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Government, Politics & Issues

Six-judge panel hears redistricting proposals for Mo. House and Senate seats

(Marshall Griffin/St. Louis Public Radio)
A six-judge panel considers proposals to redraw Missouri's State House and Senate districts at a meeting in Jefferson City.

Numerous proposals to redraw Missouri’s State House and Senate district maps were delivered today to a six-judge panel in Jefferson City.

The interested parties include several current and former lawmakers from both political parties.  A coalition of St. Louis-area senators pitched a map that's designed to prevent the region from losing a State Senate seat.  Republican Eric Schmitt of Glendale says the metro area has not lost enough population to justify losing a Senate district.

“When you have 44 percent of the state’s Gross Domestic Product being derived from the (St. Louis) region, we want to make sure that we (are) able to represent our folks," Schmitt said.

Another map, meanwhile, would move part of the 24th Senate District from St. Louis County down to the Springfield area – still another would radically reshape dozens of districts and make them “genuinely competitive,” according to the group Let Missourians Decide.  Former Democratic State Senator Joan Bray of St. Louis says the current House and Senate maps strongly benefit incumbents from both parties.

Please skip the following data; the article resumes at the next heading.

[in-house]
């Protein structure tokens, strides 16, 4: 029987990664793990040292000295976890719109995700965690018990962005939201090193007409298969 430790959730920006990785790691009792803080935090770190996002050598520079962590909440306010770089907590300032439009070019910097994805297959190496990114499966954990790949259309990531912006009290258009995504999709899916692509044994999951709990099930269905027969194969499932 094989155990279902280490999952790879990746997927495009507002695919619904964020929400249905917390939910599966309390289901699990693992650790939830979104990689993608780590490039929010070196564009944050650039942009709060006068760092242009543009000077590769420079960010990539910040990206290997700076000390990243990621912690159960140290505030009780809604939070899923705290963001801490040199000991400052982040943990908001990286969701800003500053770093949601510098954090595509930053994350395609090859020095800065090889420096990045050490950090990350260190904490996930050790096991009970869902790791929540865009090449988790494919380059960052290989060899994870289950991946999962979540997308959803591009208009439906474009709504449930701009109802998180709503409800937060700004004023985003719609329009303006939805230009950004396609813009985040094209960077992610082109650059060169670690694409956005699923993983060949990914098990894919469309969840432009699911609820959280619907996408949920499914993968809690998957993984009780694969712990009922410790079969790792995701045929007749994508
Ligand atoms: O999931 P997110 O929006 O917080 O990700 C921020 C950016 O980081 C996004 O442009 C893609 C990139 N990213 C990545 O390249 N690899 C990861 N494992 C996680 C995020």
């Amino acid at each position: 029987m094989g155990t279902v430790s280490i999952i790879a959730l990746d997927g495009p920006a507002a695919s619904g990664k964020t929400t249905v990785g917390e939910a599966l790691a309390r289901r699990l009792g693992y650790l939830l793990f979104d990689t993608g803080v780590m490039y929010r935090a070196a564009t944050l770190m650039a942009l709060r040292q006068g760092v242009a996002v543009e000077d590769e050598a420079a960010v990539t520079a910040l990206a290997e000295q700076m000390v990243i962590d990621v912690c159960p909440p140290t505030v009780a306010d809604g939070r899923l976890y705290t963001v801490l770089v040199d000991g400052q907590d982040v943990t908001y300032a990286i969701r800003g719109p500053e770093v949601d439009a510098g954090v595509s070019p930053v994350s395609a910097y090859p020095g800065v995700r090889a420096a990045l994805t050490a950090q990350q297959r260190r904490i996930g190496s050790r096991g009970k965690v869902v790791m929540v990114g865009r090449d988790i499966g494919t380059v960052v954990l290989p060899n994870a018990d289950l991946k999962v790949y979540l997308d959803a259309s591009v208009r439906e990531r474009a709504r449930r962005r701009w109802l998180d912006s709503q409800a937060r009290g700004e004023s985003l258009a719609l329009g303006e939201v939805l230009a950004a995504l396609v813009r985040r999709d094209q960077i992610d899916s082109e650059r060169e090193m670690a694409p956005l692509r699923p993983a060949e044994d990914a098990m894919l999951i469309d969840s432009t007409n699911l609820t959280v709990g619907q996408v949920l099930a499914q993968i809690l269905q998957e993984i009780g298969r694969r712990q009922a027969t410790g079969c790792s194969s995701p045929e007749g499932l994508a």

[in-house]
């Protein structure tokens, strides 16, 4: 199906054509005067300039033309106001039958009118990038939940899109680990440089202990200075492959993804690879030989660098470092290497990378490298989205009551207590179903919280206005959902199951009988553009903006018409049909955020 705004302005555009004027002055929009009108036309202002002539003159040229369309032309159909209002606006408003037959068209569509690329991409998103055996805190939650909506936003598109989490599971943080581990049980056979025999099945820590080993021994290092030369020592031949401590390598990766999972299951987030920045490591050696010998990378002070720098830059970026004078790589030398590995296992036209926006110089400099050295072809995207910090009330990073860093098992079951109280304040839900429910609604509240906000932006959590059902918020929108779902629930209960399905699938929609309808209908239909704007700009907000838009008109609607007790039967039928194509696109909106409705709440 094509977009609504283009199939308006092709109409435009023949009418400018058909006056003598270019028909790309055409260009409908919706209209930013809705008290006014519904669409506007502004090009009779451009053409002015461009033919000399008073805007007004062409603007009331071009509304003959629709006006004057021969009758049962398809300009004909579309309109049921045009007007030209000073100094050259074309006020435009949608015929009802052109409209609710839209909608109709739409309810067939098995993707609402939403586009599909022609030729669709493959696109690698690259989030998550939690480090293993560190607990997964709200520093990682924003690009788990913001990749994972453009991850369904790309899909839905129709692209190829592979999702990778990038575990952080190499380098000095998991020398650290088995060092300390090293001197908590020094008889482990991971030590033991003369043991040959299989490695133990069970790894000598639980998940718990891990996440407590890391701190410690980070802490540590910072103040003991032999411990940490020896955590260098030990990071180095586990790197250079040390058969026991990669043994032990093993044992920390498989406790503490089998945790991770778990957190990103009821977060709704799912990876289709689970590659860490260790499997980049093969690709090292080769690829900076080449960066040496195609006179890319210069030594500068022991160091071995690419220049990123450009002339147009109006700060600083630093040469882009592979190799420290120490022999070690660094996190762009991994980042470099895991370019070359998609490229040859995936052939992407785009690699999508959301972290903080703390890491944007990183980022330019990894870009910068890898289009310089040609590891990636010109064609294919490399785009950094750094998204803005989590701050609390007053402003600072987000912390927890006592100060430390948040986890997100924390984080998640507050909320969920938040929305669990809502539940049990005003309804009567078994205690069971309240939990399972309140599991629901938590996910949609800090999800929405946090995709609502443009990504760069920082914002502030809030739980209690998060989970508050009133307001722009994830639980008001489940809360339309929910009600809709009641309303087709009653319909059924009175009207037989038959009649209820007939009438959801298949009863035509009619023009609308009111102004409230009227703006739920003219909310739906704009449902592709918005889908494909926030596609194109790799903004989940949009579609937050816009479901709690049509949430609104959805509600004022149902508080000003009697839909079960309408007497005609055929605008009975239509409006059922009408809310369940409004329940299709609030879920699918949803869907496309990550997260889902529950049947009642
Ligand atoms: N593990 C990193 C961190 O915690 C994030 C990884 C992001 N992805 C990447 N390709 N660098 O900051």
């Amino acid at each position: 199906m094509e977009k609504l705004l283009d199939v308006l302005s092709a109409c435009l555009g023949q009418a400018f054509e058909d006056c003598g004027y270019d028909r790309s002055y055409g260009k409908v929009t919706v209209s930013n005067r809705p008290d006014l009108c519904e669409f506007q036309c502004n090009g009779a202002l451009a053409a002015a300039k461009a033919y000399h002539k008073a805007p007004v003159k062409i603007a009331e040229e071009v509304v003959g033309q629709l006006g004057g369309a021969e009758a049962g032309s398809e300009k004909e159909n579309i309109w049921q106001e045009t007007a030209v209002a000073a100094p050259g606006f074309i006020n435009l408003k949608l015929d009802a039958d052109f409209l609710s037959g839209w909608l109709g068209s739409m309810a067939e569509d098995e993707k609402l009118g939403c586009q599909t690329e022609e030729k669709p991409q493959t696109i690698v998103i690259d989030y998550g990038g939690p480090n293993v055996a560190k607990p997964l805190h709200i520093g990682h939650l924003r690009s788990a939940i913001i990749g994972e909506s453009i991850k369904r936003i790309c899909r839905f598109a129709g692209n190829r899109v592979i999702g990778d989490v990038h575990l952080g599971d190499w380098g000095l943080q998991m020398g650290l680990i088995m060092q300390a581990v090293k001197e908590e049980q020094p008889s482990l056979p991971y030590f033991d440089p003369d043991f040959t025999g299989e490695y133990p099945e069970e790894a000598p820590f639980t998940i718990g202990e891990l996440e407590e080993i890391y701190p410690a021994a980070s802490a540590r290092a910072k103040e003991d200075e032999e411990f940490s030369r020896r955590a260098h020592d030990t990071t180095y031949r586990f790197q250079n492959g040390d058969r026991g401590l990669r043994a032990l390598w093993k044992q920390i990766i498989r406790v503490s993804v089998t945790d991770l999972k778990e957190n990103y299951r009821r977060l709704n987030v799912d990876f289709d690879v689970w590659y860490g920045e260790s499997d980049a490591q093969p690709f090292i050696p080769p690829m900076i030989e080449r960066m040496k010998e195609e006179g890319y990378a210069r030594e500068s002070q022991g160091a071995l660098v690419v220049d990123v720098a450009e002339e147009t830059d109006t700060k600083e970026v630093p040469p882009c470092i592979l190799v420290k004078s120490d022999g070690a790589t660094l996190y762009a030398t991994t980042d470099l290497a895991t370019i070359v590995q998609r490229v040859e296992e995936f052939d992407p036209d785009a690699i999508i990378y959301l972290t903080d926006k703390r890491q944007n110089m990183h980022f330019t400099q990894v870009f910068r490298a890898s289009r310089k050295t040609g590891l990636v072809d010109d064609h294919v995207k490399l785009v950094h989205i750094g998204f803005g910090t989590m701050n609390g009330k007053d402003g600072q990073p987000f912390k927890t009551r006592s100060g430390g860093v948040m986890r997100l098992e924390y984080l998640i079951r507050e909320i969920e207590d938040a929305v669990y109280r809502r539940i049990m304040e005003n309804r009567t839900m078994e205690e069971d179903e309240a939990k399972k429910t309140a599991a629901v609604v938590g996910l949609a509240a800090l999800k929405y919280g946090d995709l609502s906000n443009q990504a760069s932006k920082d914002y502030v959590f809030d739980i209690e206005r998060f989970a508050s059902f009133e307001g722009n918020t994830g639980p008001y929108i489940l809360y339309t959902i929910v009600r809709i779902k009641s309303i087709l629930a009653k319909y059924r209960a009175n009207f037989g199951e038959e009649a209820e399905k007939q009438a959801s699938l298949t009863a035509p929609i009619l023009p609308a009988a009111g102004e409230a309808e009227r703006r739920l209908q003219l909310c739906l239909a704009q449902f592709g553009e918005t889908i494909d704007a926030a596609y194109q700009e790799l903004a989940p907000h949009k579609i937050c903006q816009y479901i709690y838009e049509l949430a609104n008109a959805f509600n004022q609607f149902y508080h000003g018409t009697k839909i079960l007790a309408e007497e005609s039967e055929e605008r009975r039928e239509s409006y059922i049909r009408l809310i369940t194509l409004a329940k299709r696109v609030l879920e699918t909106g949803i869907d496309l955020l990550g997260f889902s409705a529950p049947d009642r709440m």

“We looked for areas where we could create 50-50 or 45-55, 48-52, whatever, competitive districts, to better reflect the true politics of the state," Bray said.

The six-judge panel, formally known as the Appellate Apportionment Commission, is redrawing Missouri’s State House and Senate maps because two bipartisan panels failed to agree on new maps earlier this year.  The judges have until mid-December to redraw them.   

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